Combining history, politics, and religion, Mike Aquilina and Jim Papandrea provide practical lessons to be learned from the struggles of the Early Church, lessons that can be applied to the day-to-day lives of Christian readers.
Prolonged, multiple wars in the Middle East. Waves of immigrants crossing the borders. Ongoing economic recession. Increasing political polarization, often with religious overtones. Conflicts over ideologies that pit the progressive against the traditional. Sound familiar? These conditions not only describe the United States, but the situation of the Roman Empire in the third century. That situation led to religious persecution and the eventual collapse of the empire. In the middle of the third century, the Roman Empire was roughly the same age as the United States is now.
In this book, authors Mike Aquilina and Jim Papandrea examine the practices of the Early Church—a body of Christians living in Rome—and show how the lessons learned from these ancient Christians can apply to Christians living in the United States today. The book moves from the Christian individual, to the family, the church and the world, explaining how the situation of the Early Church is not only familiar to modern Christian readers, but that its values are still relevant.
Seven Revolutions was not an easy read. Not that the writing was bad or the topic uninteresting, it was more that there was so much to it, some that I regret reading during lunch, that made it a book to be read slowly over a couple of weeks. Historically and Church-wise, there is so much for one to process in this book that I a) highly recommend reading it and b) recommend taking your time to fully immerse yourself in some interesting hard-truths.
Given the culture we currently live in, one that unfortunately resembles that of Pre-Christian Rome more and more each year, I found Seven Revolutions to be quite relevant. So with the similarities between the times that the early church lived through and that of our own can in a nutshell come down to two big points. Respect for both life and religious freedom. Two things which are collapsing in our modern world and that are also viewed through a narrow lens by liberals and media. While I could probably write an entire post about my thoughts concerning two big things talked about in this book, I am going to, try (key word), to not go off on a tangent.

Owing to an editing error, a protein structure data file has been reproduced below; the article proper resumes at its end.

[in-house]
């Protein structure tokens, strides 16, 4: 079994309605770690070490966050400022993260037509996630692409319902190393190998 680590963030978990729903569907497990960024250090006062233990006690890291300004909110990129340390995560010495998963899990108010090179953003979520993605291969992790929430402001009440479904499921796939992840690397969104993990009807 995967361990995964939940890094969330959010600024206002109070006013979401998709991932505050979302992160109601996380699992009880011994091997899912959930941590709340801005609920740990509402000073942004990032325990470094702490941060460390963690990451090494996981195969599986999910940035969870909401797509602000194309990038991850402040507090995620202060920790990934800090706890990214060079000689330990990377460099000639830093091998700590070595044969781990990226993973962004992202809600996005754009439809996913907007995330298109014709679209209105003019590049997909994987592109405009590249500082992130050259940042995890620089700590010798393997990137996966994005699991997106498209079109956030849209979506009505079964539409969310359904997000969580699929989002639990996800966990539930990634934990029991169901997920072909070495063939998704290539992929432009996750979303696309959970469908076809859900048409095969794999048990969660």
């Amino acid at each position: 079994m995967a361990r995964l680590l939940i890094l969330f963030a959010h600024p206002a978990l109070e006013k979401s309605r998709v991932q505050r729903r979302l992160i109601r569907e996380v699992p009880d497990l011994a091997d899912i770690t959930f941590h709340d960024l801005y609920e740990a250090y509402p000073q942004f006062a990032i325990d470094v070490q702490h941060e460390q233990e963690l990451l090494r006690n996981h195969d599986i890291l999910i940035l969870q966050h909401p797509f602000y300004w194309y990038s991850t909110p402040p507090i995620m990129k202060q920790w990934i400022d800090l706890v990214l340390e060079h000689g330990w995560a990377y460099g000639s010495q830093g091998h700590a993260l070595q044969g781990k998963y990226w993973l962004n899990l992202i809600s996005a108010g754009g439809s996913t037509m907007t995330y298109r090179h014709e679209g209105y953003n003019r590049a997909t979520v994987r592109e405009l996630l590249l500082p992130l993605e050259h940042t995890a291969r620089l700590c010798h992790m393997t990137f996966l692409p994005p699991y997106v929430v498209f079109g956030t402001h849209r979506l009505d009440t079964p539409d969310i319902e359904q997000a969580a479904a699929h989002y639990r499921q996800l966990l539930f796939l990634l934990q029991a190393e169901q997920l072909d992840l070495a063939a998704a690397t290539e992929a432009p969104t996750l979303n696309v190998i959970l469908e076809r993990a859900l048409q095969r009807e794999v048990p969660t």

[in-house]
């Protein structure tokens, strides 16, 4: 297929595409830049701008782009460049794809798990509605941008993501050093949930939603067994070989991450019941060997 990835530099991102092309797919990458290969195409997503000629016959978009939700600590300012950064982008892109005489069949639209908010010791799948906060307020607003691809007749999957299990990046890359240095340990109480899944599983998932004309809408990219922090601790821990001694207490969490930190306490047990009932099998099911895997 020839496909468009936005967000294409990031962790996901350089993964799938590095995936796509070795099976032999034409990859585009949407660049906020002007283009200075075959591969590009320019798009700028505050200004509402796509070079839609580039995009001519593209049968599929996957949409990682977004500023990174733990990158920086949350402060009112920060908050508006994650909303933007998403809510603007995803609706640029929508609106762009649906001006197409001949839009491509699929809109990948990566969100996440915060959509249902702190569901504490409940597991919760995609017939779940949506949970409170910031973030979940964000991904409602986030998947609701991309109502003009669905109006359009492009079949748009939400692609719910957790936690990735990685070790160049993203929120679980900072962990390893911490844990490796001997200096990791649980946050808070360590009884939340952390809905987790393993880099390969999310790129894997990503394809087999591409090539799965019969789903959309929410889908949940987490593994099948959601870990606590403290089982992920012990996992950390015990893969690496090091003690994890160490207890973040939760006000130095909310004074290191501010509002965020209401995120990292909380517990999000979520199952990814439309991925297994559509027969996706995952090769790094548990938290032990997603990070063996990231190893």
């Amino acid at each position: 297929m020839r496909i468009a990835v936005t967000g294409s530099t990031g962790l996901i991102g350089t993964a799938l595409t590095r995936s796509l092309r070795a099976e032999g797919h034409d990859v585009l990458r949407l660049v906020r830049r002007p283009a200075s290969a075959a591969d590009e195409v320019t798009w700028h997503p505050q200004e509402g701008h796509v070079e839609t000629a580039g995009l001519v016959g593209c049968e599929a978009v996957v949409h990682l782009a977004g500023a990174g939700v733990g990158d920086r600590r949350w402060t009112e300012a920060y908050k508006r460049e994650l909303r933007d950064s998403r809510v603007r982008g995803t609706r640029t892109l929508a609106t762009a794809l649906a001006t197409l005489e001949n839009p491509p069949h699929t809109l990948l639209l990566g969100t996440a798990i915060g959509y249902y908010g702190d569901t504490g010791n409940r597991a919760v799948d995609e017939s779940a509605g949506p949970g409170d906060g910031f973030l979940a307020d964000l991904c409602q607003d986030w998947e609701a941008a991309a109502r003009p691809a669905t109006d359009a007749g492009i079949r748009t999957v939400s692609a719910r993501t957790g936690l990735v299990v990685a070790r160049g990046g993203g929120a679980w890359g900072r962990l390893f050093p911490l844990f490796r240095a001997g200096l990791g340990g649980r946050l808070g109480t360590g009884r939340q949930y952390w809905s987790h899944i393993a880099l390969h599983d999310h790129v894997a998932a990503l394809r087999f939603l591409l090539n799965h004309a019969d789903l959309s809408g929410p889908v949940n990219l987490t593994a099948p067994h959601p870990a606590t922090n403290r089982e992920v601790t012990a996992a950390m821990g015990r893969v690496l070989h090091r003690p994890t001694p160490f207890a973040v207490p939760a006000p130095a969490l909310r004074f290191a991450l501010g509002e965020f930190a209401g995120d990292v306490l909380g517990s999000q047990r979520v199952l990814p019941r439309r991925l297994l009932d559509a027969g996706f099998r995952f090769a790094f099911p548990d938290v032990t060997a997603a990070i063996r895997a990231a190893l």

Seven Revolutions, is the kind of book that I would like to see more of. It is not only well written but covers some very important topics that can help shape the world. While this book isn't going to bring about world peace-I doubt it would be that easy- I enjoyed seeing the contrasts between the problems we are currently facing and those of Pre-Christianity times. I am bumbling this review left and right! There's just so much to discuss and my brain is flitting all over the place, so...moving on.
Mike Aquilina has been one of my favorite Catholic writers, well, at least since I first read something of his last year. While I had never read anything by James Papandrea before this book, I thought they did an overall great job working together to create an excellent book. While this book does take some time to read, it is one that you should not miss out on. There are so many things within the bindings that will give you much to think upon (at least it gave me much...oh wait, I'm still processing this book).
Final Verdict: Seven Revolutions- Too many reasons why you should read this, so...just read it. It's a great look at what religious freedom and respect for life means to not only Catholics but all Christians.
Seven Revolutions: How Christianity Changed the World and Can Change it Again earns
this book was received through Blogging for Books in exchange for an honest review.